The undated postcard above shows International troops based in Canea. However, it also appears (top left) to show a Greek Evzone. The Greek army were never part of the International force on Crete; their presence on the island was the reason for the international intervention in the first instance and they were evacuated in May 1897 after a stay of four months. The card also apparently also shows (bottom left and bottom right) Ottoman soldiers. While the Ottoman troops were on the island until November 1897, they were not usually considered to be part of the International intervention.
A similar post card to the one at the top of the page although the elements are in a different order. The problem with this card is that it cannot be an accurate depiction of the date it purports to represent: 1896.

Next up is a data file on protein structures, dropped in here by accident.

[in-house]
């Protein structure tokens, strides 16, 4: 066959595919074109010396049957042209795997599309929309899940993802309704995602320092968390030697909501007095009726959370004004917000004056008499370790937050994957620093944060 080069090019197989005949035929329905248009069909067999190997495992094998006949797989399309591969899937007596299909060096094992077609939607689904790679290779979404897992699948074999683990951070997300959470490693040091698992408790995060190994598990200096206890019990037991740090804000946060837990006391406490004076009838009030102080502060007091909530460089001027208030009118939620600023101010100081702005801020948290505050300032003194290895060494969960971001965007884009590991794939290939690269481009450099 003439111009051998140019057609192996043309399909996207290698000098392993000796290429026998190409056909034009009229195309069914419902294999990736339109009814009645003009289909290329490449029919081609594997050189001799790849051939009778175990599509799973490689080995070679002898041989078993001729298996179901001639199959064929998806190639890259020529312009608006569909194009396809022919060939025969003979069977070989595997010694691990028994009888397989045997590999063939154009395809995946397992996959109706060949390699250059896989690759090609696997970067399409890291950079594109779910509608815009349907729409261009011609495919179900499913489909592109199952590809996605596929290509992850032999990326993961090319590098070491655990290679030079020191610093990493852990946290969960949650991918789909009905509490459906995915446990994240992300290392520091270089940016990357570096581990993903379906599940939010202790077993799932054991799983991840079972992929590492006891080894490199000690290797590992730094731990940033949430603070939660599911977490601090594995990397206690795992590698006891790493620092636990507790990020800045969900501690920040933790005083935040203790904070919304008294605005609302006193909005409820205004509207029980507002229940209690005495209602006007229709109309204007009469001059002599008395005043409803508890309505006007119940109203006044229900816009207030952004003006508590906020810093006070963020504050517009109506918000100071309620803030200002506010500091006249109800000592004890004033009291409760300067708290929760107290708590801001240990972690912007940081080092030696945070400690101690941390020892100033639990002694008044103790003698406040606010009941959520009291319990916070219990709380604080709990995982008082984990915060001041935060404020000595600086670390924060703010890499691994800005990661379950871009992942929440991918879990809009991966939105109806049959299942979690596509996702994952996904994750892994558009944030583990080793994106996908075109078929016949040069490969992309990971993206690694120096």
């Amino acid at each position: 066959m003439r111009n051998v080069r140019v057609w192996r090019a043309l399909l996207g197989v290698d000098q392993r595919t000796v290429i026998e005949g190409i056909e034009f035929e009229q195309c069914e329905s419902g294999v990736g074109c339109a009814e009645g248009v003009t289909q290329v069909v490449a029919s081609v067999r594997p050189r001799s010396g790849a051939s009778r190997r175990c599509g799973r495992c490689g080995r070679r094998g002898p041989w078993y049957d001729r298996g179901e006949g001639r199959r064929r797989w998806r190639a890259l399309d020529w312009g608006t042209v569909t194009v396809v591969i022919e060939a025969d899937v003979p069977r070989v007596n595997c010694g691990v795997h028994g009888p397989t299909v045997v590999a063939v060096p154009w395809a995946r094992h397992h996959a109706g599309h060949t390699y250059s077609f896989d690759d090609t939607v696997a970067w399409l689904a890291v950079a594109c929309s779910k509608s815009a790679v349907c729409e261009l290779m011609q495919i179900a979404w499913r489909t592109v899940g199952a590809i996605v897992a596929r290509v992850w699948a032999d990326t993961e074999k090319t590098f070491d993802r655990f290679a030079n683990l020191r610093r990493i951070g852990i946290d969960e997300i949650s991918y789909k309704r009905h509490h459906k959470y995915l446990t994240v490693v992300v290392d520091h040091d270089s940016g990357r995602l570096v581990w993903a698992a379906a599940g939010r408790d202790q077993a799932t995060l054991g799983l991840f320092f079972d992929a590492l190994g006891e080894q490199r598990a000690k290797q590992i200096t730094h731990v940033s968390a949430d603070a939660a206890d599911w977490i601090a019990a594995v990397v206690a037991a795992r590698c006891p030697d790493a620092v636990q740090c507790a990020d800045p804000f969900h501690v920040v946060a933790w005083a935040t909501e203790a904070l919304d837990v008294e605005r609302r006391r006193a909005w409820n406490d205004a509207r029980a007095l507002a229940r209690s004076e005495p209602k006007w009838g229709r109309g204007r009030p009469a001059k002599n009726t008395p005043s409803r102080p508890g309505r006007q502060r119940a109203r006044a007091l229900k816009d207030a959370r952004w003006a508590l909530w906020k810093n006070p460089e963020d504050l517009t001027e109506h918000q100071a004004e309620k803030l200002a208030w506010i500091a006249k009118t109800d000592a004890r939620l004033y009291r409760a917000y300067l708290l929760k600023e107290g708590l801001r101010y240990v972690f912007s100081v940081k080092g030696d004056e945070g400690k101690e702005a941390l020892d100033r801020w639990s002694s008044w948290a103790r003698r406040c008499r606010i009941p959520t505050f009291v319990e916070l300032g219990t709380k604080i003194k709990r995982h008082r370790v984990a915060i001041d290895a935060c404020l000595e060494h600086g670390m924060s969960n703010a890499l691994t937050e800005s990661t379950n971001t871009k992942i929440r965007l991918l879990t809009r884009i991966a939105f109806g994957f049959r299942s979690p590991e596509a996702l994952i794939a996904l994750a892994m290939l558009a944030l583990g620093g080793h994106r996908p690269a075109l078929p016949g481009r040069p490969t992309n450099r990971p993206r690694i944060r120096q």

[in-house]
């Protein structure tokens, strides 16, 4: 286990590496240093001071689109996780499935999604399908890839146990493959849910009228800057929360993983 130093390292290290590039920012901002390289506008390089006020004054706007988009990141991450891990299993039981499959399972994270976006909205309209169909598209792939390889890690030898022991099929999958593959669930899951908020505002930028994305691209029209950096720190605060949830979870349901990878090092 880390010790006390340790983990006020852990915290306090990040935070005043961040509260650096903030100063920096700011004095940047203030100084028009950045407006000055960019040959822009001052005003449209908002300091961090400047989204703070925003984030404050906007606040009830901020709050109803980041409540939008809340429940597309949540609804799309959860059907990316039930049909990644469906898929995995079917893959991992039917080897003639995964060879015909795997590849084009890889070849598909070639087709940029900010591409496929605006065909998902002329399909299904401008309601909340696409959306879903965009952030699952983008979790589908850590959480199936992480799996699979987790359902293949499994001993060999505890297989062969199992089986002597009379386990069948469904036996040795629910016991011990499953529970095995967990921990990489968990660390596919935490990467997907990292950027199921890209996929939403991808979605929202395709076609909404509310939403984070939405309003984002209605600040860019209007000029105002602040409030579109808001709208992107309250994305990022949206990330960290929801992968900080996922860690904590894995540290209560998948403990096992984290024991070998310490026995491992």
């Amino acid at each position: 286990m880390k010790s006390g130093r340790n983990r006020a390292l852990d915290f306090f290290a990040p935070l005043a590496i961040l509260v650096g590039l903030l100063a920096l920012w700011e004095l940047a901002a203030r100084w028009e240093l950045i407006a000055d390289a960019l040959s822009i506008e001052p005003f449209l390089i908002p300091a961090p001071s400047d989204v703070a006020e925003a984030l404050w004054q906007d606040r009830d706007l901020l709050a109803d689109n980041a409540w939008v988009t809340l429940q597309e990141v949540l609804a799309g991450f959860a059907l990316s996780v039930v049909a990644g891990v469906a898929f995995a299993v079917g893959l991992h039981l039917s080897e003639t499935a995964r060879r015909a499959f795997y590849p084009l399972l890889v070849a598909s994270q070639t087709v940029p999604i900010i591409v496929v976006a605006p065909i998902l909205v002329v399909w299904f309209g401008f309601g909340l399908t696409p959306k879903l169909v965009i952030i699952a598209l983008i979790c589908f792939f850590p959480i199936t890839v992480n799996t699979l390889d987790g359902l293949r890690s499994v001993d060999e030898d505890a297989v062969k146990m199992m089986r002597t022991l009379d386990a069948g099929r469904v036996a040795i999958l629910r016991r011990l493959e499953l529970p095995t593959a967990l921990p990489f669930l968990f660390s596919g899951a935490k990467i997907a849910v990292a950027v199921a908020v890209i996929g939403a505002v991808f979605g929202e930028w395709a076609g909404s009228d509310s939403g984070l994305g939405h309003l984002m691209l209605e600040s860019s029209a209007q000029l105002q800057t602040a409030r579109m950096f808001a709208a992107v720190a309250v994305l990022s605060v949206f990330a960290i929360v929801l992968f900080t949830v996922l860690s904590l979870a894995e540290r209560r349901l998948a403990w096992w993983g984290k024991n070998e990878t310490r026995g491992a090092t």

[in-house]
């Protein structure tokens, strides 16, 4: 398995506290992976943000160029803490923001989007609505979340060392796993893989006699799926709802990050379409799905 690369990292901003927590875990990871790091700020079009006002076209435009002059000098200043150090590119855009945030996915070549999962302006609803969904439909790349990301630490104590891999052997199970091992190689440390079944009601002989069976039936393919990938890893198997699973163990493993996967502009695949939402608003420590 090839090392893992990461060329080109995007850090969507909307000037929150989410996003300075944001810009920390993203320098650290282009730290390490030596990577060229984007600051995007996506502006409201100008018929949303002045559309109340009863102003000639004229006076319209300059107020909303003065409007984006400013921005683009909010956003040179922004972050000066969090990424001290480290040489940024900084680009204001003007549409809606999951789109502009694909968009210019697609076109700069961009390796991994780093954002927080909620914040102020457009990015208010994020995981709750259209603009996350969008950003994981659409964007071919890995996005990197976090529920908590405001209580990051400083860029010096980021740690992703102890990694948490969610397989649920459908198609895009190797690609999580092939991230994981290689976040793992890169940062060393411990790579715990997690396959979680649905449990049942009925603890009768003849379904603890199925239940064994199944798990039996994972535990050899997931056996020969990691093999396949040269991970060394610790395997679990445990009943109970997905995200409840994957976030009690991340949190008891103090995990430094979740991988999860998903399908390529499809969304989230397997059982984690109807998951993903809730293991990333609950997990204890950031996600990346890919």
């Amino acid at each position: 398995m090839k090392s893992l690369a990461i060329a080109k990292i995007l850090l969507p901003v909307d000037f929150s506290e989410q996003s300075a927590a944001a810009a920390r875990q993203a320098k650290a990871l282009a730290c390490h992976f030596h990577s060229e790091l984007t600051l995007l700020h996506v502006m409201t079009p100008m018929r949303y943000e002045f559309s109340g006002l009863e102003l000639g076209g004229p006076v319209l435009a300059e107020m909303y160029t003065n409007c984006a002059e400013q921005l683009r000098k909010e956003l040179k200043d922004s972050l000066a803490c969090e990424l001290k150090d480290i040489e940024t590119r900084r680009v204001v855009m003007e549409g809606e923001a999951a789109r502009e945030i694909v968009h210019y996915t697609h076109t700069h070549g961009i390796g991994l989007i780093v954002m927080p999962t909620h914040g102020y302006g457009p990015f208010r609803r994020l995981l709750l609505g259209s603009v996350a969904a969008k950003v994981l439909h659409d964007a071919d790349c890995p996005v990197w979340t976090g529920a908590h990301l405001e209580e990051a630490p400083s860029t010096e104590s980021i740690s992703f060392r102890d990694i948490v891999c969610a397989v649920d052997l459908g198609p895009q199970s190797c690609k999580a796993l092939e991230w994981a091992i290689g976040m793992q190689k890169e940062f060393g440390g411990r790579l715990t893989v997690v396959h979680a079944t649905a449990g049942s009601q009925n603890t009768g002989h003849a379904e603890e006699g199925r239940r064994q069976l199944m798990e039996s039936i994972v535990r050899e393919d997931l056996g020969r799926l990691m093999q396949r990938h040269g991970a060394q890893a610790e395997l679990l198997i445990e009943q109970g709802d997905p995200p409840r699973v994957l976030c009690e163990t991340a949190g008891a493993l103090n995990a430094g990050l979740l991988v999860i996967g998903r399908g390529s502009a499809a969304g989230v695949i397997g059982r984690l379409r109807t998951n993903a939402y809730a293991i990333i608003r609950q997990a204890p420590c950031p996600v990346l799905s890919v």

Foreign troops, other than Ottoman ones, didn’t arrive on Crete until February 1897.
Leaving aside the question of who plagairised whom, dating the cards is a problematic. Clearly the images were produced between 1897, when the international troops arrived, and 1904, the date on the franked stamp. However, assuming the images are of troops who served in Crete, the presence of a highland piper can assist since only two kilted regiments served on the island in this period. The Seaforth Highlanders were the first to arrive in April 1897, leaving in November that year; the Cameron Highlanders arrived in May 1902, leaving in March 1903. If the highland soldier is, as he appears to be from comparison with other photographs, a piper in the Cameron Highlanders, then the cards probably date from sometime after early 1902. But then again, it wouldn’t be the first time I got it all wrong!